The Internet has turned our life upside down. In almost everything you do like ordering groceries, buying electronics or sending a picture over social media, we use the Internet. Before the Internet, if you wanted to keep up with the news, you had to march down to the newsstand when it opened in the morning and buy a local edition reporting day old news. But today the Internet itself has been transformed, a click is enough to read your local paper and any news source from anywhere in the world, updated up to the minute.
Over the past decade, Internet penetration rates and use of the internet in job search have risen sharply across the world. An increasing number of people use the Internet to look for new jobs. The internet has significantly changed the job application process and immensely improved the channels of communication between employers and job seekers. The Internet has essentially changed the way workers and firms are matched on the job market. Compared to other traditional employment resources like newspapers, online job boards apparently lead to better matches by providing a wider choice of job advertisements and more sophisticated methods to find suitable vacancies.
The surplus of opportunities available for applicants means they can compare jobs and consider their best role based on variables such as salary, locations, perks and progress – information that is readily available online. A candidate can now apply for hundreds of roles by evaluating and comparing their best options with the click of a button in a day.
One reason why online job search became so popular is that it considerably changed the search process. Employment websites allow job seekers to access thousands of job offers and use intelligent filter mechanisms to find suitable vacancies. Additionally, online job descriptions provide more detailed information than traditional advertisements in newspapers. Employers benefit from the better targeting options of Internet job advertisements and are able to screen online applications more professionally. As a result, the matching process on the labor market does not only become more efficient but the quality of job matches also increase.
The Internet is an especially valuable job search tool for job seekers in remote rural areas or who are distant to the job market. Job seekers with employment interruptions also have significantly better matching outcomes if they find their new job through the Internet.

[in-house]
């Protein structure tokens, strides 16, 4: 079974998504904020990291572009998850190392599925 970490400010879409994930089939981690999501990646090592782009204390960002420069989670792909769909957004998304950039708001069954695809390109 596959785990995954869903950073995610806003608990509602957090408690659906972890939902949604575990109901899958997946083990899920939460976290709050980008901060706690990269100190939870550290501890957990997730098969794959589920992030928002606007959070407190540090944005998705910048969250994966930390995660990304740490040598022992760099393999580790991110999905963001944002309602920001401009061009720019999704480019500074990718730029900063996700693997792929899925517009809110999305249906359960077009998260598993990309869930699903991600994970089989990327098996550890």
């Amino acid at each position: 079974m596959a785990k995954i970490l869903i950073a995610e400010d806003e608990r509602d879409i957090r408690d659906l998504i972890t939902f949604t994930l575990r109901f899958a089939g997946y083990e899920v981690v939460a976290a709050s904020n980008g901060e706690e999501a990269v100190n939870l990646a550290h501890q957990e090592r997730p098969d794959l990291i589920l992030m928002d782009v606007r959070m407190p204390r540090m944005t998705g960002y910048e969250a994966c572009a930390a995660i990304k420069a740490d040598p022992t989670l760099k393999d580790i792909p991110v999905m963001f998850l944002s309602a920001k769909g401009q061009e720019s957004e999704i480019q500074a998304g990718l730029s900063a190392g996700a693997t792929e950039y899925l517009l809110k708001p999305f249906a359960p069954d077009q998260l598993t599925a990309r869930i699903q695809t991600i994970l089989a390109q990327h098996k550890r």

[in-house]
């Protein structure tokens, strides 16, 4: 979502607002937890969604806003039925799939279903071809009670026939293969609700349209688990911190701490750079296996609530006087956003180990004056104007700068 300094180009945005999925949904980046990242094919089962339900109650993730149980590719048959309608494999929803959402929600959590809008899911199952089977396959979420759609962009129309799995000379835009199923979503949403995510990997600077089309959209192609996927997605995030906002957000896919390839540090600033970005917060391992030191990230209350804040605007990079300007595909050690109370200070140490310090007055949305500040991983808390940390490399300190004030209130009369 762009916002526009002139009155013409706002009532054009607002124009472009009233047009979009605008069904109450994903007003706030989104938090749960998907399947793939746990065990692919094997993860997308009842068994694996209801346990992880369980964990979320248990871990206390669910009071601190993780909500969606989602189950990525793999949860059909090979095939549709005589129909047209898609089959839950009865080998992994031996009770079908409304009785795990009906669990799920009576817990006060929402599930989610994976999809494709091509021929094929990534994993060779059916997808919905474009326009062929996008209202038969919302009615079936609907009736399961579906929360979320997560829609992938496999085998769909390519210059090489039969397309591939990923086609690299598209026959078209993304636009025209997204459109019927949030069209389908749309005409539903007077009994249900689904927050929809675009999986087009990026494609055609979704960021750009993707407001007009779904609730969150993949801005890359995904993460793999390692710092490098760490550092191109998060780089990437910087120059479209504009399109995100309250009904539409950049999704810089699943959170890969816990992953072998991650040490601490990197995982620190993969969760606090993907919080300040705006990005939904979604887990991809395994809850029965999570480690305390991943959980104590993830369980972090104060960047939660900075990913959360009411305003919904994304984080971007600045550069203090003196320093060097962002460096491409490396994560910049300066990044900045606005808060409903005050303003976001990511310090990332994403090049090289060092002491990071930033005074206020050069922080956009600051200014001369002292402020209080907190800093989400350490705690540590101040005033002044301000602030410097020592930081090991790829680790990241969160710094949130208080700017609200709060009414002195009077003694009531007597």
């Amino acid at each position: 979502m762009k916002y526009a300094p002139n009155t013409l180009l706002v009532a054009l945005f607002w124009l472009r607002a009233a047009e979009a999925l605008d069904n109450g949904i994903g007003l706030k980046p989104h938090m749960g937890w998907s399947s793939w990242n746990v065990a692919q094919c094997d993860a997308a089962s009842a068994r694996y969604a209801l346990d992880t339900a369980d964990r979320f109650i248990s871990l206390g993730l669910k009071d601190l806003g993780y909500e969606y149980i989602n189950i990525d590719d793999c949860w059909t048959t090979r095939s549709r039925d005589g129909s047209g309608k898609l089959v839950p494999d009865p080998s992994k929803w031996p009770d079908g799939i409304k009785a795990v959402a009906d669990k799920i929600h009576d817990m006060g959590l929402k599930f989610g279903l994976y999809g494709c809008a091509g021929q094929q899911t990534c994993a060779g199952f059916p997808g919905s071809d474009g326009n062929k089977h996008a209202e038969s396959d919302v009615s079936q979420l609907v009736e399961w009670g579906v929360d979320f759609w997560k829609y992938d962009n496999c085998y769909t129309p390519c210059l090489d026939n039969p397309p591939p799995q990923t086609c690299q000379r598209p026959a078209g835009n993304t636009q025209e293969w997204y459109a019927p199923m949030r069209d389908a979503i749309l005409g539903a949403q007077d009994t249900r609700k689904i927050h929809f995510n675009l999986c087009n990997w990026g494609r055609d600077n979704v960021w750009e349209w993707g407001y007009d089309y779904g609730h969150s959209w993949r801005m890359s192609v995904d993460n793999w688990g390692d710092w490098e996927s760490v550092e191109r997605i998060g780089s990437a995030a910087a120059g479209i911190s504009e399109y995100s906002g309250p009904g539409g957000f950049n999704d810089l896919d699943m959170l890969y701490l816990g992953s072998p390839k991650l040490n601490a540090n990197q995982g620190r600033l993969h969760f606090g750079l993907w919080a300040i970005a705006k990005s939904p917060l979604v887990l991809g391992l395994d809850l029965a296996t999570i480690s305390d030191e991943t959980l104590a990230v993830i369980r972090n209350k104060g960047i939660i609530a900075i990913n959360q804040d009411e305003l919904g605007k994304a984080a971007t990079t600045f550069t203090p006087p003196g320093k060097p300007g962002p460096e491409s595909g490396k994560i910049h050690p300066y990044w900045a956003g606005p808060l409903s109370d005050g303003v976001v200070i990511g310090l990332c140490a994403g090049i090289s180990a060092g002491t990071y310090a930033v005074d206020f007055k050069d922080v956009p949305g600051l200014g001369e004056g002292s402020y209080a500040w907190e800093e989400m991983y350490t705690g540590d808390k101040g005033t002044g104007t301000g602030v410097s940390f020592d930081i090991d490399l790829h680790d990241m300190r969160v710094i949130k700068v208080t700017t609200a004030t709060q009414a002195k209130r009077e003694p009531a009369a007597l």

The reason why the Internet has a deep effect on the job matching process goes far beyond the wider selection of job opportunities, better search possibilities and cheaper access to information. Before the advent of the Internet, the direct targeting of talent by firms was only feasible through head-hunters and mostly used for executive positions. Allowing firms to tap into the large pool of passive job seekers with detailed information about their skills and experiences, leads to more informed hire decisions and contributes to better match quality. The Internet presents new ways of passive job search and allows firms to easily search for applicants.
Looking for a job in a newspaper is much more costly than using online job boards. First of all, newspapers cost money. Secondly, it takes more time to find advertisements that match own qualifications. And thirdly, assembling job application includes a printed photograph, a folder and a postal stamp, which is much more expensive than filling an application form online or sending an email. These costs are one reason for decline of postal applications over the last few years while the use of online applications has increased over time.
From professional networking sites and job boards to online applicant systems, technology has truly and immensely revolutionized recruitment, profoundly changing how employers and recruiters find prospective candidates.